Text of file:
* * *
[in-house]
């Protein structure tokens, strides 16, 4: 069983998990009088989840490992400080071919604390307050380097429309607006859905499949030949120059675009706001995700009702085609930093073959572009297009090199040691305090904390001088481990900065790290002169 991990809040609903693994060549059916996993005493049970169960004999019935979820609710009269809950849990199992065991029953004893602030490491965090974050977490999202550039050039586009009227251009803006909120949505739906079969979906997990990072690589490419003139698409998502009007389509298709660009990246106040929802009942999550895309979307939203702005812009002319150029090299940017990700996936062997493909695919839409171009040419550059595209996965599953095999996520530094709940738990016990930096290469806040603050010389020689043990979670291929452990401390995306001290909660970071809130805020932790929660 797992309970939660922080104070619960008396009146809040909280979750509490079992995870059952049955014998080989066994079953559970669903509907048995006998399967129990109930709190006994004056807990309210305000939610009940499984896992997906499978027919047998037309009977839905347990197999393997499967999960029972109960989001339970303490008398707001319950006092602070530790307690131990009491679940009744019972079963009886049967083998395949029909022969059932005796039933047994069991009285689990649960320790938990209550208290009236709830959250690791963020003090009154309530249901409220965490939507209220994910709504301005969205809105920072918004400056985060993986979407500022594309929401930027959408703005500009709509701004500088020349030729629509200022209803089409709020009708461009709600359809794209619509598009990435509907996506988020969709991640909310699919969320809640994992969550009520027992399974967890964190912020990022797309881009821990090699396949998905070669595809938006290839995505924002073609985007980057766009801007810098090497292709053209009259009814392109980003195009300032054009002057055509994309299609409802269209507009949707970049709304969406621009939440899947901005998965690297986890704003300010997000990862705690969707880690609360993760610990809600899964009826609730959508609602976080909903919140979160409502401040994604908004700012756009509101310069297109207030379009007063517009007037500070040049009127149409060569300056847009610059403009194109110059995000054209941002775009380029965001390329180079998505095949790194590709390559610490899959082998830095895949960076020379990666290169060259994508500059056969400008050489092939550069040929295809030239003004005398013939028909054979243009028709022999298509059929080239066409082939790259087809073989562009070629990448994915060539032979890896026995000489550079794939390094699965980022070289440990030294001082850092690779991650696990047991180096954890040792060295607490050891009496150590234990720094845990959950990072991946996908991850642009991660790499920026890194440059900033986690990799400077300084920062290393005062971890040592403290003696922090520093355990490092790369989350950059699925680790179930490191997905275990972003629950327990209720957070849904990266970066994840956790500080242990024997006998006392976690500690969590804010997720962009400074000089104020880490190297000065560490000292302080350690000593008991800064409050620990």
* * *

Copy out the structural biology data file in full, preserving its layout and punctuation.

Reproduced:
[in-house]
């Protein structure tokens, strides 16, 4: 069983998990009088989840490992400080071919604390307050380097429309607006859905499949030949120059675009706001995700009702085609930093073959572009297009090199040691305090904390001088481990900065790290002169 991990809040609903693994060549059916996993005493049970169960004999019935979820609710009269809950849990199992065991029953004893602030490491965090974050977490999202550039050039586009009227251009803006909120949505739906079969979906997990990072690589490419003139698409998502009007389509298709660009990246106040929802009942999550895309979307939203702005812009002319150029090299940017990700996936062997493909695919839409171009040419550059595209996965599953095999996520530094709940738990016990930096290469806040603050010389020689043990979670291929452990401390995306001290909660970071809130805020932790929660 797992309970939660922080104070619960008396009146809040909280979750509490079992995870059952049955014998080989066994079953559970669903509907048995006998399967129990109930709190006994004056807990309210305000939610009940499984896992997906499978027919047998037309009977839905347990197999393997499967999960029972109960989001339970303490008398707001319950006092602070530790307690131990009491679940009744019972079963009886049967083998395949029909022969059932005796039933047994069991009285689990649960320790938990209550208290009236709830959250690791963020003090009154309530249901409220965490939507209220994910709504301005969205809105920072918004400056985060993986979407500022594309929401930027959408703005500009709509701004500088020349030729629509200022209803089409709020009708461009709600359809794209619509598009990435509907996506988020969709991640909310699919969320809640994992969550009520027992399974967890964190912020990022797309881009821990090699396949998905070669595809938006290839995505924002073609985007980057766009801007810098090497292709053209009259009814392109980003195009300032054009002057055509994309299609409802269209507009949707970049709304969406621009939440899947901005998965690297986890704003300010997000990862705690969707880690609360993760610990809600899964009826609730959508609602976080909903919140979160409502401040994604908004700012756009509101310069297109207030379009007063517009007037500070040049009127149409060569300056847009610059403009194109110059995000054209941002775009380029965001390329180079998505095949790194590709390559610490899959082998830095895949960076020379990666290169060259994508500059056969400008050489092939550069040929295809030239003004005398013939028909054979243009028709022999298509059929080239066409082939790259087809073989562009070629990448994915060539032979890896026995000489550079794939390094699965980022070289440990030294001082850092690779991650696990047991180096954890040792060295607490050891009496150590234990720094845990959950990072991946996908991850642009991660790499920026890194440059900033986690990799400077300084920062290393005062971890040592403290003696922090520093355990490092790369989350950059699925680790179930490191997905275990972003629950327990209720957070849904990266970066994840956790500080242990024997006998006392976690500690969590804010997720962009400074000089104020880490190297000065560490000292302080350690000593008991800064409050620990």